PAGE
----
Southeastern Section - 57th Annual Meeting (1011 April 2008)
Paper No. 15-9
Presentation Time: 1:30 PM-5:30 PM


RUEZ, Dennis R., Geology and Geography, Auburn University, 210 Petrie Hall, Auburn, AL 36849,

Correlations between taxonomic diversity of modern mammals and climatic variables were established using datasets generated from ecoregion maps. Predictive equations from the statistically significant correlations were used to estimate temperature values for Pliocene and Pleistocene fossil sites in Florida. The estimated climatic variables were then compared to independent assessments of paleotemperatures.

The Neogene record of fossil mammals is represented better in Florida than any other North American region east of the Mississippi. However, both absolute temperature predictions and temperature trends from these predictive equations give unexpected results, including mean annual temperature estimates of below freezing. The strong relationships between modern mammalian diversity and current climate may not be applicable in the understanding of paleoecosystems. Unfortunately, uncertainties in chronologic placement of Florida's fossil localities and potential species-specific biases in accumulation impede more complete assessment of the fidelity of modern ecosystems to reflect past trends. For now, for paleoecology, it appears that the key to the past might not actually be the present.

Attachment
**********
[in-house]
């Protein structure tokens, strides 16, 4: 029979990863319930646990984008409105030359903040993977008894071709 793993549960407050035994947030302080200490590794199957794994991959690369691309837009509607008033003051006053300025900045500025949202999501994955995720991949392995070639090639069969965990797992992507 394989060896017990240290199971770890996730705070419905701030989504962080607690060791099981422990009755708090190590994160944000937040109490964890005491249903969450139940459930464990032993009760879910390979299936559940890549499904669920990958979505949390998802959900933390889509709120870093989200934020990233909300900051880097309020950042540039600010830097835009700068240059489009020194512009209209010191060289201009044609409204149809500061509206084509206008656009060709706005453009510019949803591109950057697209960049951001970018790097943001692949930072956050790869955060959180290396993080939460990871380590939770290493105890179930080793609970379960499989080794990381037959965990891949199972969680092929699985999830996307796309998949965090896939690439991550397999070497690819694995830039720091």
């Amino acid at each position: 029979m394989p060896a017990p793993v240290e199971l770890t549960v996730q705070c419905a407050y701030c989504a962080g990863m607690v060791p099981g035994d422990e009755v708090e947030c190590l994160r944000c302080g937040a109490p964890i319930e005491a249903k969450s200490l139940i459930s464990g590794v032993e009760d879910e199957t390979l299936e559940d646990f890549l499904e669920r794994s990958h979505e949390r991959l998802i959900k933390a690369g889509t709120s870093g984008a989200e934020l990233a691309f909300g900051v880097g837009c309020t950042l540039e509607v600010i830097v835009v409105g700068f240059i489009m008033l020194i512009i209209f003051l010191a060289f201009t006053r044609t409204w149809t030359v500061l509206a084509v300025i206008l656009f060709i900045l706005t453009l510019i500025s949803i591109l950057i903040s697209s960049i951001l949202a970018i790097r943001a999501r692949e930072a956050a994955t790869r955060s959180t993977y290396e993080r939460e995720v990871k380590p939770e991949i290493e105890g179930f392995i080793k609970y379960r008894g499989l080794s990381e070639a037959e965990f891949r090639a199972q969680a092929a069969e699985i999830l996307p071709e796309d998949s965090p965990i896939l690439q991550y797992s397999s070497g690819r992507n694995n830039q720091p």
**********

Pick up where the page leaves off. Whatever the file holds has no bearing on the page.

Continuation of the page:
Southeastern Section - 57th Annual Meeting (1011 April 2008)
General Information for this Meeting
Session No. 15--Booth# 9
Paleontology and Paleoclimatology (Posters)
Hilton Charlotte University Place: University Lake Ballroom Suites A, B, C
1:30 PM-5:30 PM, Thursday, 10 April 2008

Geological Society of America Abstracts with Programs, Vol. 40, No. 4, p. 23

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